Scientists have identified the murder weapon used to massacre 34 people in a German cave 5,000 years ago, as well as another person in Spain around the same time. To figure out how the ancient victims were slain, the researchers built and then smashed a series of fake skulls using popular Neolithic “weapon-tools”, noting the cranial trauma patterns produced by each type of bludgeon.
Explaining the logic behind their experimental walloping, the researchers describe how “an intensification of sporadic crisis within the European Neolithic societies” led to a marked increase in violent conflict. “In these contexts of interpersonal and intergroup violence, cranial injuries caused by stone axes and adzes are abundant,” they say.
Among the many examples of Stone Age bloodshed are the so-called Talheim massacre, evidenced by the 34 battered German skulls, and the pummeled cranium found at Cova Foradada in Spain. However, while it’s clear that all of the fallen were struck on the head with a blunt object, reconstructing the event and determining the exact murder weapon presents a major archaeological challenge.
To solve the mystery, the study authors created seven artificial skulls out of polyurethane covered with rubber skin. The fake noggins were filled with ballistic gelatin to represent the brain and then whacked with an axe and an adze – which is like an axe that has a blade perpendicular to the haft.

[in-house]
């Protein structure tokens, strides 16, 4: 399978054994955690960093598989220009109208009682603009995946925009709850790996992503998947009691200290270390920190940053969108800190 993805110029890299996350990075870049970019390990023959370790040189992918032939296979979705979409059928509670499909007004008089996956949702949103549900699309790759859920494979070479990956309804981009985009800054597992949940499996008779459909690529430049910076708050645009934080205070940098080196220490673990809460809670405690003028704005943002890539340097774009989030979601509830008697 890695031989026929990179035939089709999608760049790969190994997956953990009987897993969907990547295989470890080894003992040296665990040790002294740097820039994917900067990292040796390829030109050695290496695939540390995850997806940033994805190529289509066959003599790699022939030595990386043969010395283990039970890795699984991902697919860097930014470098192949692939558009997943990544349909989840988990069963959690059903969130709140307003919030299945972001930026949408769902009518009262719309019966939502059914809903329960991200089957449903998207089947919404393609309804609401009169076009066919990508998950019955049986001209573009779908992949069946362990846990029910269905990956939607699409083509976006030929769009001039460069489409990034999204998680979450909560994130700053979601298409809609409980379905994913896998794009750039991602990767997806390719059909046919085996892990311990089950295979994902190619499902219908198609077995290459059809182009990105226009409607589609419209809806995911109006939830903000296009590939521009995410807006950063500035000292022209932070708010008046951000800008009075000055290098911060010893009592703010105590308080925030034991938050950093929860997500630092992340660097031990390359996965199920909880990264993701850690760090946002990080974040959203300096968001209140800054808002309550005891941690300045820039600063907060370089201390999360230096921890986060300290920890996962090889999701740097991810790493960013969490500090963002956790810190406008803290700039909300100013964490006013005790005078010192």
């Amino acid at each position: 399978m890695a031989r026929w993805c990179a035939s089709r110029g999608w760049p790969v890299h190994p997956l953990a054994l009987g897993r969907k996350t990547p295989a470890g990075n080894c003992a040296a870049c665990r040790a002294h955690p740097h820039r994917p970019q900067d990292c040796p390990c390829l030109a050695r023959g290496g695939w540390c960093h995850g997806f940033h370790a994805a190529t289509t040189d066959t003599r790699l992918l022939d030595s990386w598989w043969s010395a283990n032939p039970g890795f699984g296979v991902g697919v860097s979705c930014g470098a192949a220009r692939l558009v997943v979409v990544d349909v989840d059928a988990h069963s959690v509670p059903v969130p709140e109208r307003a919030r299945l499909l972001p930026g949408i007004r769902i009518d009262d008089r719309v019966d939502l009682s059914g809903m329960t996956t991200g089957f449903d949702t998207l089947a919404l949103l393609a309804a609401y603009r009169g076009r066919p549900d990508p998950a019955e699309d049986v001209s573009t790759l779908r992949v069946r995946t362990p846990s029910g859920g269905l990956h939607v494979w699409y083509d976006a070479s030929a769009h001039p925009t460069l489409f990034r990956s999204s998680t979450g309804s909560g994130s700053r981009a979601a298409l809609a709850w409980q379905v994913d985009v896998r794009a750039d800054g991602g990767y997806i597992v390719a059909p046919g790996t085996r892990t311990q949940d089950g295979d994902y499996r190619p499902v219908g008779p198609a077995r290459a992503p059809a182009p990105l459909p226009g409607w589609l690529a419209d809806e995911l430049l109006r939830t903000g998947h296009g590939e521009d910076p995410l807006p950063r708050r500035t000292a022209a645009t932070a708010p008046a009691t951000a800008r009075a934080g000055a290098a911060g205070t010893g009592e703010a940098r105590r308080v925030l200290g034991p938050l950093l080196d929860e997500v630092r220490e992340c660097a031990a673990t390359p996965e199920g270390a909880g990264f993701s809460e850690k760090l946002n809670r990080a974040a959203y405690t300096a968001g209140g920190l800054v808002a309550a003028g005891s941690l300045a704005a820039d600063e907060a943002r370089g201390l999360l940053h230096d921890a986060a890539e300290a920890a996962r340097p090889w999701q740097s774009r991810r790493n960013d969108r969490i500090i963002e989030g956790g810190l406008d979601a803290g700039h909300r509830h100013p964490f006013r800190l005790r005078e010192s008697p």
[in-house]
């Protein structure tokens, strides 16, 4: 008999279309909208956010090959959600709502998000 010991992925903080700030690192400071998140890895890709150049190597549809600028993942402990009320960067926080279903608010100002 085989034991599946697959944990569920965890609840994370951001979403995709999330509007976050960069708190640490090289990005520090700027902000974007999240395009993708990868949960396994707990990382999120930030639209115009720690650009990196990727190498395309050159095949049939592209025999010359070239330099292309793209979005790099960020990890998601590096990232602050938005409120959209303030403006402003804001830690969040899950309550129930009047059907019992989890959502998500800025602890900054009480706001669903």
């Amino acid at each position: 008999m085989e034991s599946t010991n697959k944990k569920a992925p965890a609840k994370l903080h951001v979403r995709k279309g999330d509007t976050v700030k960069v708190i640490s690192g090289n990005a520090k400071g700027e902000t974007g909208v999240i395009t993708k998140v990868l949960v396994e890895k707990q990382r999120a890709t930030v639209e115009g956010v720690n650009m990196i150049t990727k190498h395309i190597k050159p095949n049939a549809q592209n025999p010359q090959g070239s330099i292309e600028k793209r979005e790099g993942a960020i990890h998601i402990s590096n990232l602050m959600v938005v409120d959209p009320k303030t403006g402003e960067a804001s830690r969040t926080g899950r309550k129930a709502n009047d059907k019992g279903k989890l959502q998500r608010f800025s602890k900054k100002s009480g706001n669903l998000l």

Wearing a white coat to prove that he’s a scientist rather than a madman with a Neolithic axe, 176-centimeter-tall (5’9”) study author Miguel Ángel Moreno-Ibáñez struck each skull from a different angle and at a different height, revealing the fracture patterns produced by the two tools.
“Although axes and adzes are very similar weapon-tools, there are a number of characteristics in the fracture patterns they cause that allow differentiation between the two,” write the researchers. For instance, “fractures caused by an axe are characterized by a symmetrical oval or drop-shaped fracture outline, with the point of impact located approximately at the center of the fracture.”
In contrast, “fractures resulting from adze strikes, in almost all cases, feature one straight (point of impact) and one convex side.” Experiments also revealed that striking a skull from a greater height increases the chances of penetrating through to the brain, suggesting that taller assailants may be capable of doing more damage.
Based on their reconstructions, the study authors conclude that the victims at both Talheim and Cova Foradada were probably killed with an adze. They were also able to determine that the latter was likely to have been struck from behind, indicating that the victim may have been executed rather than killed in a fight.
The study has been published in the Journal of Archaeological Science.